Italy is rocky shore for Europe's boat people
- 12 July 2011
- From the section Europe
LAMPEDUSA, Italy: The half moon hung low in the Mediterranean sky. It was a calm, clear night for the crossing from Tripoli to Lampedusa.
The boat was more like a barge, without cover, not even for the wheelhouse or engine room.
The Africans were quiet, patient, packed in, absorbed in their escape, their knees drawn up in the confined space as they had been for 30 hours at sea.
On board were 299 men and 14 women. Although they did not know it they were on the fifth boat to arrive in Lampedusa in 24 hours - part of a continuing exodus from war-ravaged Libya.
Only snippets of conversation were possible with the migrants. The Italians whisked them away. They wanted them out of sight. The "clandestini" have become ghosts, to be shuttled between reception centres that are now off-limits to the media.
The migrants were originally from countries like Nigeria or Ghana. They were Colonel Gaddafi's "Gastarbeiters" - his guest workers. They did the jobs that Libyans chose not to. They learnt Arabic and sent part of their wages home. They worked, but enjoyed few rights.
Why they are leaving now, and in such numbers, is difficult to unravel. Several young men said it was the bombs, the war, the fighting. But another man hinted that he had been put aboard by the Libyan government.
It was also strange that everyone we spoke to denied they had paid any money for the crossing. It is possible that the migrants are now being encouraged to leave Libya, so fulfilling Gaddafi's threat to "unleash an unprecedented wave of illegal immigration" into Europe.
On board there were small children and babies. One pregnant woman had collapsed on the deck. Only fear or coercion would persuade a mother to risk her baby on such a crossing.
On the Italian quayside they drank water from bottles and plastic cups. They sat in long lines, passive, waiting to be put on buses and taken to their first reception centre. Within 48 hours they will be put on ferries and dispersed to other centres in ports like Catania, Cagliari, Livorno - one more step into an unknown world.
Some of the migrants had no idea where they had landed. Lampedusa is a place without significance. One man spread his hands for us and said they were good for work. Another man from Nigeria - using his textbook English - said he had come for "greener pastures".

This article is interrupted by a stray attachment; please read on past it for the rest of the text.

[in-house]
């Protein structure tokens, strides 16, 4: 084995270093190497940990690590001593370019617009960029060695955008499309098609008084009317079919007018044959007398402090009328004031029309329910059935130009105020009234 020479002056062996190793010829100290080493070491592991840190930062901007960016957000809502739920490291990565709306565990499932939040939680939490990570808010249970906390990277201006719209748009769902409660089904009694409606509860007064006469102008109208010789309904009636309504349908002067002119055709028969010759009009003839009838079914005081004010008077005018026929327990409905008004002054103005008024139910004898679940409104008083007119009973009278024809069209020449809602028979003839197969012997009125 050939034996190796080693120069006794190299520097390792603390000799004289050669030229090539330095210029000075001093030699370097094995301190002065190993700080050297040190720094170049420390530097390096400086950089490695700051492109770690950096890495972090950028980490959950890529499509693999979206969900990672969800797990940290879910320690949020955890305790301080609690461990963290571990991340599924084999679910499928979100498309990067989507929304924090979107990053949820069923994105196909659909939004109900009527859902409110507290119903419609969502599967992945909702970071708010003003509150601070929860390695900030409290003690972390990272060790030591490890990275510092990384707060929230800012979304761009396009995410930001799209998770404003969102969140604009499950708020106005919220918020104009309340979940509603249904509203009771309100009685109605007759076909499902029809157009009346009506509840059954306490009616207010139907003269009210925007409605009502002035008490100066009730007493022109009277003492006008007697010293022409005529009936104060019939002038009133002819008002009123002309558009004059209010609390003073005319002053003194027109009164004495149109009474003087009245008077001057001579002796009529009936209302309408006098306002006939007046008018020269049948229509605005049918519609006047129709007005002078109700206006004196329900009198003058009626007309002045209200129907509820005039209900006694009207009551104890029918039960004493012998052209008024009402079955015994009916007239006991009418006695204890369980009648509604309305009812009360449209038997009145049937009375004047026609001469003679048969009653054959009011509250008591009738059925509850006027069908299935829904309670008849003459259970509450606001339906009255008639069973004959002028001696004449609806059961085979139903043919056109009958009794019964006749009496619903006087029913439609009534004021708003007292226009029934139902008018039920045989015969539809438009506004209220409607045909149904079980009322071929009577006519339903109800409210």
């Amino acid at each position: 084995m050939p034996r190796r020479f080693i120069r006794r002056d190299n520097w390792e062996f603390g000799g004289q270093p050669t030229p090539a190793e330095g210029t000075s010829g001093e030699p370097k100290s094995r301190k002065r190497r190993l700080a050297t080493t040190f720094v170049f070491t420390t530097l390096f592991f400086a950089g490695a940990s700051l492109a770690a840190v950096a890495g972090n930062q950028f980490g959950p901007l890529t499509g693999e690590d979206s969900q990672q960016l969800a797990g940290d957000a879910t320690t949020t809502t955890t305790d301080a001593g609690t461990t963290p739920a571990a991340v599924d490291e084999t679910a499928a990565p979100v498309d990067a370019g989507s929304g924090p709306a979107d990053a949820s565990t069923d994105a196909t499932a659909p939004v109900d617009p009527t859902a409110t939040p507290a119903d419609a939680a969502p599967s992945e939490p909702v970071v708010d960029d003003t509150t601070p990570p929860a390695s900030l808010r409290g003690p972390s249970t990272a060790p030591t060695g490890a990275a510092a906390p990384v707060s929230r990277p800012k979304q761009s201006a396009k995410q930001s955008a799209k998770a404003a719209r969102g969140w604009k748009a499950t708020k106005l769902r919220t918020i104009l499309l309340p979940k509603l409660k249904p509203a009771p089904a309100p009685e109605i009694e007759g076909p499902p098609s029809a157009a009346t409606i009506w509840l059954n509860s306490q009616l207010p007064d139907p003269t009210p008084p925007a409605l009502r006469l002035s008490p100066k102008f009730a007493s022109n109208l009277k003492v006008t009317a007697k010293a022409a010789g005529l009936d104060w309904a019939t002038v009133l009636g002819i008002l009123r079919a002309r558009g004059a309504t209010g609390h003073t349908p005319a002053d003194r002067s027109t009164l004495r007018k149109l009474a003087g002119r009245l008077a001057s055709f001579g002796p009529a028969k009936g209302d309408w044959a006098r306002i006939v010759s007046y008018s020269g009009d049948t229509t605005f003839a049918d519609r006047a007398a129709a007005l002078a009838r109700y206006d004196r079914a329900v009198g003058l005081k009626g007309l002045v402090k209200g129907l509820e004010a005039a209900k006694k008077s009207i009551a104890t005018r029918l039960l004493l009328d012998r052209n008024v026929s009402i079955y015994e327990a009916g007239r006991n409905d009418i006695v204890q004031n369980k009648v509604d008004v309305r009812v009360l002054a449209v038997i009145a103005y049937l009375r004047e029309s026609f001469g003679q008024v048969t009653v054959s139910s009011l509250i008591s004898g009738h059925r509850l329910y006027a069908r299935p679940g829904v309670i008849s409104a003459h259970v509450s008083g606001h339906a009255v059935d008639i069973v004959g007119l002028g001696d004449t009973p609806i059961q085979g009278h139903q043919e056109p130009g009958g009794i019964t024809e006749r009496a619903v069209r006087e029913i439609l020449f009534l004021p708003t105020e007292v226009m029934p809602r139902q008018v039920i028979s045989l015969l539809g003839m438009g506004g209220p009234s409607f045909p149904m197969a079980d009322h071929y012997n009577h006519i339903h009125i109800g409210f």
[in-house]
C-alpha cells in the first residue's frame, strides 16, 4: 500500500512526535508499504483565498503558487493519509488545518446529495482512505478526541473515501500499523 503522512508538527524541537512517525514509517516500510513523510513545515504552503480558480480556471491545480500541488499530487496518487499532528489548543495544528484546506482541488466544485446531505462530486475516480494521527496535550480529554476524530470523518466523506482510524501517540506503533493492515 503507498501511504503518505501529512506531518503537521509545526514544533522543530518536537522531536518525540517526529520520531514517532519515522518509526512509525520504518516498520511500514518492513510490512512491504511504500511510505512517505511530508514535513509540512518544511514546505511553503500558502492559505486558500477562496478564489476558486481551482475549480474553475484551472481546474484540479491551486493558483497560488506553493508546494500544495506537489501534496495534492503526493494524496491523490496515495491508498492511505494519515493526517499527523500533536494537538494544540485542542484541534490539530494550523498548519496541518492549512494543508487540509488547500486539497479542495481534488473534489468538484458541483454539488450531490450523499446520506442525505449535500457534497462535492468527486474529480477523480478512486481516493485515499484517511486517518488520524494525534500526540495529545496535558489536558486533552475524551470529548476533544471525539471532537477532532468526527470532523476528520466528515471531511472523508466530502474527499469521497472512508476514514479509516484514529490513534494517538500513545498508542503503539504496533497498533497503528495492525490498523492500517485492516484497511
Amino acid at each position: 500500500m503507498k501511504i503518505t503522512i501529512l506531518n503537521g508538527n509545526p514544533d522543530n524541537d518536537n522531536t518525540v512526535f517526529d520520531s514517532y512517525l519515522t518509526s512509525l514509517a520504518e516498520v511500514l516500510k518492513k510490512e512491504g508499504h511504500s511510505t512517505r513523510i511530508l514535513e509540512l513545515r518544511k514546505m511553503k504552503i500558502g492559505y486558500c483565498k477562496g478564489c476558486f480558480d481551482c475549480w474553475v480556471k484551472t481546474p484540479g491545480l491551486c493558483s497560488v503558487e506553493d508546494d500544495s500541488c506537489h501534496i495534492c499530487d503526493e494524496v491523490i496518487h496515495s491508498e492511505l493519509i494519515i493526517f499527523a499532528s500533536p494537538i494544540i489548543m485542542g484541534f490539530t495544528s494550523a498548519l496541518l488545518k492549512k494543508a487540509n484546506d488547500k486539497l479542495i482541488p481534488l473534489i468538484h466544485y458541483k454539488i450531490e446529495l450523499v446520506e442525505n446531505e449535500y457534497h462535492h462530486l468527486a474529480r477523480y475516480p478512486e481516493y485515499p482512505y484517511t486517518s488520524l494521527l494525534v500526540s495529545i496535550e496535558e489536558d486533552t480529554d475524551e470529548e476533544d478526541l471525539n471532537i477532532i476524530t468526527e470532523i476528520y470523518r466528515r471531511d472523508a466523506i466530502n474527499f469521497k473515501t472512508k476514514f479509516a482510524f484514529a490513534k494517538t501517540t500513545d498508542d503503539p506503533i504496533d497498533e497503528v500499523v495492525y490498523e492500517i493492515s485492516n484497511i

Their future is unclear. Some clearly are refugees. Some may claim asylum.
Most likely they will be released onto the streets of Italy to sell fake handbags or work fruit-gathering, another insecure existence on the margins of society. Some will return to sub-Saharan Africa.
This is the second migration wave sparked by the Arab Spring.
In the early months it was Tunisians who made the shorter journey to this speck of rock surrounded by an azure sea. Over 50,000 of them came.
They were economic migrants, seizing the moment, riding a current of freedom. Paris was their destination. They spoke some French and had relatives there. They bubbled with expectation. A new world opening up before them.
In their numbers they shook Europe and challenged its ideals. Italy's Silvio Berlusconi did not want them. His government gave them temporary documents and watched them head for France, as he knew they would. It led to Paris introducing temporary border controls, suspending the free movement of people as guaranteed under the Schengen agreement.
In Paris I met some of the Tunisians who had reached the French capital. They were being fed on some wasteland close to the peripherique, the outer ring road. Graffiti was on the walls. Broken glass on the ground. All of them wanted to return home. This had been no promised land.
There is no welcome mat for migrants. Europe is absorbed with its own survival in a recession that stubbornly persists.
We then travelled to Belleville. Some of the Tunisians had been staying in a school. The riot police, the CRS, had ejected them. There was a stand-off but illegal migrants, without papers, sensed it was best to drift away.
Hundreds of Tunisians have already left France. The French government is paying them 300 euros (£266) each to return home and they are leaving in increasing numbers. Many, however, paid more than 1,000 euros to smugglers and are now trapped in France trying to raise funds.
European officials say these migrants are needed. In the long term that may be true, but there are 24 million out of work in Europe.
In many countries a young generation is growing up without work. But they are educated - and educated people tend to shy away from dirty and sometimes dangerous jobs. And many of the migrants are eager to work.
Like millions before them the African boat people travel with hope, but Europe is insecure. European officials talk up the benefits of migration. The voters see it otherwise. At a time of austerity they resent new arrivals and pity is sparse.
But none of this is known back on the Libyan coast. And that is part of the tragedy.